Source: Teachers and Teaching: theory and practice, Vol. 15, No. 1, 59–85. (February 2009)
‘The good teacher’ is an archetypal concept; a topic of discussion in various philosophical and educational theories which expresses an ideal, while in reality is composed of many qualities and a variety of contents. This study investigates the similarities and differences in the perception of the good teacher among a wide population, focusing on two aspects – ethnicity and gender. The research investigated whether the ethno-cultural or the gender component better explains the differences in the perceptions of these qualities and whether interaction exists between the two components.
As the image of the good teacher reflects cultural differences, worldviews, and a
variety of expectations from those who describe this image, a number of questions arise in our study:
(1) What qualities are indicated as important in the image of a good teacher?
(2) Are there differences in the perception of the qualities of a good teacher which are explained by ethno-cultural origin (Jewish or Arab)? What are the similarities between the two groups, Jews and Arabs?
(3) Are there differences in the perception of the qualities of a good teacher which are explained by gender? What are the similarities between the two groups, men and women?
(4) What explains the differences in the perception of the qualities of the good teacher to a greater extent – ethno-cultural origin or gender? Where will differences or similarities be more significant? Will there be interaction between ethno-cultural origin and gender?
The research made use of data from 377 native-born Israelis from among the survey Respondents conducted by the Cohen Institute of Public Opinion Research of the University of Tel Aviv. The sample included 19% Arabs (according to the Central Bureau of Statistics, Arabs constitute 19.3% of the population of Israel), 81% Jews, 48% men, and 52% women. The research compared four groups: Jewish men, Jewish women, Arab men, and Arab women.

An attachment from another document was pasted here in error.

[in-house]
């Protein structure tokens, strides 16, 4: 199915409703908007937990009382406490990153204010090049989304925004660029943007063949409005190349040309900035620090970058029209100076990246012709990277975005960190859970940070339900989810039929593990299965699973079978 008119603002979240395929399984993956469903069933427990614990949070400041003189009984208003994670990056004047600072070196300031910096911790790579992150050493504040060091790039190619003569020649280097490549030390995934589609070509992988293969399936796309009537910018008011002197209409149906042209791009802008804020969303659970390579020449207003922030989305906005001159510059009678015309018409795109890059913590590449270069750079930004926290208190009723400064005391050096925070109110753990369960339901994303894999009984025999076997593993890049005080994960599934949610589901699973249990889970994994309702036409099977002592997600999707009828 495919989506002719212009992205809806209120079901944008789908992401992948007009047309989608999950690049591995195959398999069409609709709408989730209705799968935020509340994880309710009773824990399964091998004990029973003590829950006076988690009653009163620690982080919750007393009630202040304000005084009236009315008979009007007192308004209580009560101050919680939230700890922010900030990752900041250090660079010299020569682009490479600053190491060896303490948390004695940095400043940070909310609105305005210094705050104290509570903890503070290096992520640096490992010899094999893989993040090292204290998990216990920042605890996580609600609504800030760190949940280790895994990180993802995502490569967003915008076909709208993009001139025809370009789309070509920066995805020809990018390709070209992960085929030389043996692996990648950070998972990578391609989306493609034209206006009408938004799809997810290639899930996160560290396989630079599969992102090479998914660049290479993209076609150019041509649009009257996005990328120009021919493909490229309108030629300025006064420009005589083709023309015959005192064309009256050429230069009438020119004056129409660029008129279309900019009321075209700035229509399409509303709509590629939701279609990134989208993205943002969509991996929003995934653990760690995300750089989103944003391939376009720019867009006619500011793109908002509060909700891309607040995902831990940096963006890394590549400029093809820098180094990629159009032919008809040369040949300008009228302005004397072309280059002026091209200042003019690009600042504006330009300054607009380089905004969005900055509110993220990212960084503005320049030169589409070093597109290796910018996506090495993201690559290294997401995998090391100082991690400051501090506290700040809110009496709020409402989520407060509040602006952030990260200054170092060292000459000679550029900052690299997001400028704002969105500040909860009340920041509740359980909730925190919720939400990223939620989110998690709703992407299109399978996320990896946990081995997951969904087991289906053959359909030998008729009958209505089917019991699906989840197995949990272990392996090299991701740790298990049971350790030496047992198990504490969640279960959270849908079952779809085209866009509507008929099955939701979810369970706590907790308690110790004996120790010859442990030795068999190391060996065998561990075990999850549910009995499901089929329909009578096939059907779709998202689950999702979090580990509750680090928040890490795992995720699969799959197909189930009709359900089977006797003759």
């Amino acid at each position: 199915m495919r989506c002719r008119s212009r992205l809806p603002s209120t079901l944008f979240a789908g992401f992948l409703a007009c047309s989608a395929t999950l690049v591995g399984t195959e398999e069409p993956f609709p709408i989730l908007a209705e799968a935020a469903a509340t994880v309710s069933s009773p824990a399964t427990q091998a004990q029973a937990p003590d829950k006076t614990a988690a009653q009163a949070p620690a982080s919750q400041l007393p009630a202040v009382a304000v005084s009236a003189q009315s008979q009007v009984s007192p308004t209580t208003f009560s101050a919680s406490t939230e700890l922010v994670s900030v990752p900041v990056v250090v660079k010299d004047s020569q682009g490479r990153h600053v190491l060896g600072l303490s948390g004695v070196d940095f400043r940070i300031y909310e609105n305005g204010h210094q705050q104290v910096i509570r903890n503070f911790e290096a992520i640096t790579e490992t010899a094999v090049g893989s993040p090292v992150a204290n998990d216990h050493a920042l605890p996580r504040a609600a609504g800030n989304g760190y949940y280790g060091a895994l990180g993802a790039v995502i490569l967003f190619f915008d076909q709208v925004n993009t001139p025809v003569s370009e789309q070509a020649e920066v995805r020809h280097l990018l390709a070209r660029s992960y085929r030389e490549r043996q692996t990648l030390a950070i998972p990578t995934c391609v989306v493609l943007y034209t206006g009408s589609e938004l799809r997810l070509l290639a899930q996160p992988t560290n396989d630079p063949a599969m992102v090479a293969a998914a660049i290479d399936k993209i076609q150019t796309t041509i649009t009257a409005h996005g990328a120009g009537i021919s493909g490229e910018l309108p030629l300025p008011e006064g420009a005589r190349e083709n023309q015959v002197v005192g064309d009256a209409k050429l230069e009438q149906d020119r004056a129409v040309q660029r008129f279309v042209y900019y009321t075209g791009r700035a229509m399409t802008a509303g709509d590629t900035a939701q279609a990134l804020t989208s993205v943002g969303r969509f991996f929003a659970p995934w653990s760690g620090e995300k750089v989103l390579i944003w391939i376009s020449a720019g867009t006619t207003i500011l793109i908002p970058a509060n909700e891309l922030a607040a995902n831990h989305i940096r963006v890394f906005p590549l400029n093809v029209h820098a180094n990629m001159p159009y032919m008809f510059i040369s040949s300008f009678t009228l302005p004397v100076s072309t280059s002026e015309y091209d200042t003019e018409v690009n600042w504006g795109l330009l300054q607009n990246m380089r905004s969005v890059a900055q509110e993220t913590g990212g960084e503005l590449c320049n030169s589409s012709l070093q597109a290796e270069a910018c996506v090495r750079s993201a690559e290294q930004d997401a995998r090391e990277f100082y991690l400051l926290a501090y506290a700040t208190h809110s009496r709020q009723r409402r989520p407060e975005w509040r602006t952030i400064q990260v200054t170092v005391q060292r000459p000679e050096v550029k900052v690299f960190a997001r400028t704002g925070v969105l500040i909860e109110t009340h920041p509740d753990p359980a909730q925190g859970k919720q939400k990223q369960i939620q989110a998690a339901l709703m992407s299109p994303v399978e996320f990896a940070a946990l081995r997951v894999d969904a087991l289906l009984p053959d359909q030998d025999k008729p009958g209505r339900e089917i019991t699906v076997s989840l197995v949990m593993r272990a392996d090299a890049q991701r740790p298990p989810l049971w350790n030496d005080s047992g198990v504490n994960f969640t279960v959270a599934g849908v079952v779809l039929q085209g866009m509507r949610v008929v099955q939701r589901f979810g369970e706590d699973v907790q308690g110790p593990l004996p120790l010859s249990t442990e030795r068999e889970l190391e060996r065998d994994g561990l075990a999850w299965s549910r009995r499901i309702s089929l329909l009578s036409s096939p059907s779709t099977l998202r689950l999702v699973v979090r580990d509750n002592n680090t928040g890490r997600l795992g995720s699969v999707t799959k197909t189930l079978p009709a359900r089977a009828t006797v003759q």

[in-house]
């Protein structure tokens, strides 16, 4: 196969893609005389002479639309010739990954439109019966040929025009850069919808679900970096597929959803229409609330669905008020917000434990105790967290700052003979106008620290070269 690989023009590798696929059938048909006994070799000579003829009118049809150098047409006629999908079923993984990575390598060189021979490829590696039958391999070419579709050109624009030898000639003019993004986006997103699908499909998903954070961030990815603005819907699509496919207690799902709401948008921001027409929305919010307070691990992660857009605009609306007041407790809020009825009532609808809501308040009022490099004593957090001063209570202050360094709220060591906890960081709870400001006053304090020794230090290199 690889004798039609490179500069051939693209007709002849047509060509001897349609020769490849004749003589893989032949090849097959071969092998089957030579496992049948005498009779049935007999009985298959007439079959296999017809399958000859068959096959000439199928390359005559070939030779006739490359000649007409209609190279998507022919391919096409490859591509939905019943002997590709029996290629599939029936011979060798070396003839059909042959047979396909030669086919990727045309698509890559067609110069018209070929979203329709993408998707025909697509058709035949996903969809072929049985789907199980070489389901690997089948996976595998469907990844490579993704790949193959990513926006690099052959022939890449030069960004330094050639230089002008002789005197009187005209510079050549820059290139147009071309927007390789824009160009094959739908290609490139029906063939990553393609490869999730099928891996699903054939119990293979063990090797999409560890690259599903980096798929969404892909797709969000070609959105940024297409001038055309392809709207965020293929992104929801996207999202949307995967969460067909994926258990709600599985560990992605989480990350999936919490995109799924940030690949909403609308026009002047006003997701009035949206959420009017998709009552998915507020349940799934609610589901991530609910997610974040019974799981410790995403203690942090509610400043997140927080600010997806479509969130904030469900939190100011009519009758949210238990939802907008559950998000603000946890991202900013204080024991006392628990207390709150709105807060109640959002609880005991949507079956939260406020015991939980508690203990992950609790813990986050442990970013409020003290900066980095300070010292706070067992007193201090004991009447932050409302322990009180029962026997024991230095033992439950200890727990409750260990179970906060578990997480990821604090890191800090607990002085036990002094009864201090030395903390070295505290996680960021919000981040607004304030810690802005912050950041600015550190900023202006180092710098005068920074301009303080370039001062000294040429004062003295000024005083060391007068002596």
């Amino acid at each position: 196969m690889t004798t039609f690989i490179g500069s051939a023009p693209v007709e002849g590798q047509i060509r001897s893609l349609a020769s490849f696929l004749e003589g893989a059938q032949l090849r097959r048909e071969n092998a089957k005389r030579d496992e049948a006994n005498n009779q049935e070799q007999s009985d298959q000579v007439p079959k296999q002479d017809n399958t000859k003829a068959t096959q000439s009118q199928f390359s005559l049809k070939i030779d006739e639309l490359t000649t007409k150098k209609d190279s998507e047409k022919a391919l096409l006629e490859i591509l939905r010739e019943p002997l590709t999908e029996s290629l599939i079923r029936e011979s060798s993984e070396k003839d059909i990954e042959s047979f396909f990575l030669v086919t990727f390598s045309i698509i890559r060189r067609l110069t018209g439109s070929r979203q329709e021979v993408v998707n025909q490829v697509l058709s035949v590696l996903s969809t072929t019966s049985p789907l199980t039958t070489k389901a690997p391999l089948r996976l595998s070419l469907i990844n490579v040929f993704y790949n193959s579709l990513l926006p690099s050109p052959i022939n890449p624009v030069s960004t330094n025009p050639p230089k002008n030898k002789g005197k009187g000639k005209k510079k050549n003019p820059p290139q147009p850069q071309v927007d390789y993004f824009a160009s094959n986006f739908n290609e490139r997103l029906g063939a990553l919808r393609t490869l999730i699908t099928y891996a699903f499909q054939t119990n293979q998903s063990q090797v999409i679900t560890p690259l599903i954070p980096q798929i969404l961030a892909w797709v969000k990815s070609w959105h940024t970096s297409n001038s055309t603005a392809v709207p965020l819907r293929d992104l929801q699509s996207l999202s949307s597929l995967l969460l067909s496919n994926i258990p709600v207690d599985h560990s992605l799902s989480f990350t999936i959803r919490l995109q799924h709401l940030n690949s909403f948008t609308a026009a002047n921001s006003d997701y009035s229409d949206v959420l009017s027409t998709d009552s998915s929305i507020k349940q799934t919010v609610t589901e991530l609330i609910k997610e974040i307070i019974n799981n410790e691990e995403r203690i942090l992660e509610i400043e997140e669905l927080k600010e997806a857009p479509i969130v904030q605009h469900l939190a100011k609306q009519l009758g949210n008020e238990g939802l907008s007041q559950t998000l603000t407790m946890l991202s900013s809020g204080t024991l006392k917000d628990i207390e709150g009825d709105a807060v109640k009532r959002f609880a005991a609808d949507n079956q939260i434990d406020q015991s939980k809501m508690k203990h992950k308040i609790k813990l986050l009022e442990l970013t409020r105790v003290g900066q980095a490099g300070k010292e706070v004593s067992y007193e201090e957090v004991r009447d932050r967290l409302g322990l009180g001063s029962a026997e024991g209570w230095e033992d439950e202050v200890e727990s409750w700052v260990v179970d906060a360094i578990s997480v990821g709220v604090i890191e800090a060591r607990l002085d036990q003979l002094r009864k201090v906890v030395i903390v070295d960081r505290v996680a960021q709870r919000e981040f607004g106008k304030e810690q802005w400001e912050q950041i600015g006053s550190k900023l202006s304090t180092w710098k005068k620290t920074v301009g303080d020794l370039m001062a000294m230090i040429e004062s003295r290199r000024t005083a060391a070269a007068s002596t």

The findings were analyzed after the respondents had described the preferred characteristics of the good teacher in reply to open questions in a telephone survey which was conducted among a representative sample of the Israeli population. A content analysis of the replies revealed three super categories of qualities attributed to the good teacher: an individual with teaching knowledge, an educator and a person of values who maintains good teacher–pupil relations. The research indicated that perception of the qualities of a good teacher is culturally dependent. The ethno-cultural origin of the group was dominant in explaining differences in attitudes towards the qualities of the good teacher and not the gender group. While Arab-Israelis gave clear and quite uniform preference to the ethical character of the good teacher, the Israeli Jews preferred a more heterogeneous image of the qualities of a good teacher with the leading quality of positive interaction with the pupils. The research discusses the implications of the findings regarding the Israeli educational system and its ramifications for the process of teacher training in Israel, as in other multicultural societies in the world.